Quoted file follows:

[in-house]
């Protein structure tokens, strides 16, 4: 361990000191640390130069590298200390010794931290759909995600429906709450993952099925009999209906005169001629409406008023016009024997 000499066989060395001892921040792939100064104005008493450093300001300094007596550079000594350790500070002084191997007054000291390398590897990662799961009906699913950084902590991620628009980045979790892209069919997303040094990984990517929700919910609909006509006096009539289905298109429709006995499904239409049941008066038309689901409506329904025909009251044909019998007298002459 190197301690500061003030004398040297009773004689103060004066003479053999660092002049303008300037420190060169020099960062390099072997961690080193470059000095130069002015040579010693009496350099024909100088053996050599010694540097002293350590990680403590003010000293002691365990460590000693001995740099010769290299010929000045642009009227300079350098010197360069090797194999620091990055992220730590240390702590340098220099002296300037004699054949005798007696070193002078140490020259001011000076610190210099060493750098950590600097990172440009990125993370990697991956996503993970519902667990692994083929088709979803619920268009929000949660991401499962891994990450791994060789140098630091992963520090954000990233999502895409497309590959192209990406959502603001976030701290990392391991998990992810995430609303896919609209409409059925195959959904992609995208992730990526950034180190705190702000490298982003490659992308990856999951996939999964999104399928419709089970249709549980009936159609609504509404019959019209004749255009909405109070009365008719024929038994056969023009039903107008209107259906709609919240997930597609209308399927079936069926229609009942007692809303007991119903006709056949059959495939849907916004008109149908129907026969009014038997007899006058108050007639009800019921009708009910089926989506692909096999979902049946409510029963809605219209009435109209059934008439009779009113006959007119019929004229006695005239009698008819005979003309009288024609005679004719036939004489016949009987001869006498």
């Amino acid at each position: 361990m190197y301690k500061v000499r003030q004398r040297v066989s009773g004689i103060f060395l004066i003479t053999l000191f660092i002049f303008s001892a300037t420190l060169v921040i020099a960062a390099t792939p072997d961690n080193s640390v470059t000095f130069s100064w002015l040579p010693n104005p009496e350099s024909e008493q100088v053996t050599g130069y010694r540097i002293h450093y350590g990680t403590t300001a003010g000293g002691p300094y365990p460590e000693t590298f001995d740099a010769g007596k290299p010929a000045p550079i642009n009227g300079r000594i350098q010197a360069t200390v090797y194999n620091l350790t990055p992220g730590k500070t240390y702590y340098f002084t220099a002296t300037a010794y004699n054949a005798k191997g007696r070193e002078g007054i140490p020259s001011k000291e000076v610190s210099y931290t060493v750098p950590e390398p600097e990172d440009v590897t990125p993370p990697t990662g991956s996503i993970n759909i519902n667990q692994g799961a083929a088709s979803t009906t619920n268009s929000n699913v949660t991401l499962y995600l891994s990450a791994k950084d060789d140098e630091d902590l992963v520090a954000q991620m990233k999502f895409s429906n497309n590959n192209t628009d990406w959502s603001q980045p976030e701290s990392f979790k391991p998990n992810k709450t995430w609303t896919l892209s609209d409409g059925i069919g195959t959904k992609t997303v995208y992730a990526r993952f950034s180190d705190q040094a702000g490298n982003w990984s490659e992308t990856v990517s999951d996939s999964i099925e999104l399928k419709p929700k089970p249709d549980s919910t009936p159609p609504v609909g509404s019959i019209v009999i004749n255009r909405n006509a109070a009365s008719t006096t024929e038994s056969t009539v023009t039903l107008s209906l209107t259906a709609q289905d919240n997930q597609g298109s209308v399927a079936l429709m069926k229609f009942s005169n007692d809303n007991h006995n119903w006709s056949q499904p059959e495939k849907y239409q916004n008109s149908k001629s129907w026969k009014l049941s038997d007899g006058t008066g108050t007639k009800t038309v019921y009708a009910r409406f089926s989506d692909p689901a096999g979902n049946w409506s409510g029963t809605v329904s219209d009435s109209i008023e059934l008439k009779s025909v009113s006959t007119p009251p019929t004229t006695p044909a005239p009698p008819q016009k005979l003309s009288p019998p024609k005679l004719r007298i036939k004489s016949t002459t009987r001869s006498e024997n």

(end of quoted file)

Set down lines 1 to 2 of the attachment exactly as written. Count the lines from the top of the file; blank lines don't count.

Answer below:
[in-house]
């Protein structure tokens, strides 16, 4: 361990000191640390130069590298200390010794931290759909995600429906709450993952099925009999209906005169001629409406008023016009024997 000499066989060395001892921040792939100064104005008493450093300001300094007596550079000594350790500070002084191997007054000291390398590897990662799961009906699913950084902590991620628009980045979790892209069919997303040094990984990517929700919910609909006509006096009539289905298109429709006995499904239409049941008066038309689901409506329904025909009251044909019998007298002459 190197301690500061003030004398040297009773004689103060004066003479053999660092002049303008300037420190060169020099960062390099072997961690080193470059000095130069002015040579010693009496350099024909100088053996050599010694540097002293350590990680403590003010000293002691365990460590000693001995740099010769290299010929000045642009009227300079350098010197360069090797194999620091990055992220730590240390702590340098220099002296300037004699054949005798007696070193002078140490020259001011000076610190210099060493750098950590600097990172440009990125993370990697991956996503993970519902667990692994083929088709979803619920268009929000949660991401499962891994990450791994060789140098630091992963520090954000990233999502895409497309590959192209990406959502603001976030701290990392391991998990992810995430609303896919609209409409059925195959959904992609995208992730990526950034180190705190702000490298982003490659992308990856999951996939999964999104399928419709089970249709549980009936159609609504509404019959019209004749255009909405109070009365008719024929038994056969023009039903107008209107259906709609919240997930597609209308399927079936069926229609009942007692809303007991119903006709056949059959495939849907916004008109149908129907026969009014038997007899006058108050007639009800019921009708009910089926989506692909096999979902049946409510029963809605219209009435109209059934008439009779009113006959007119019929004229006695005239009698008819005979003309009288024609005679004719036939004489016949009987001869006498």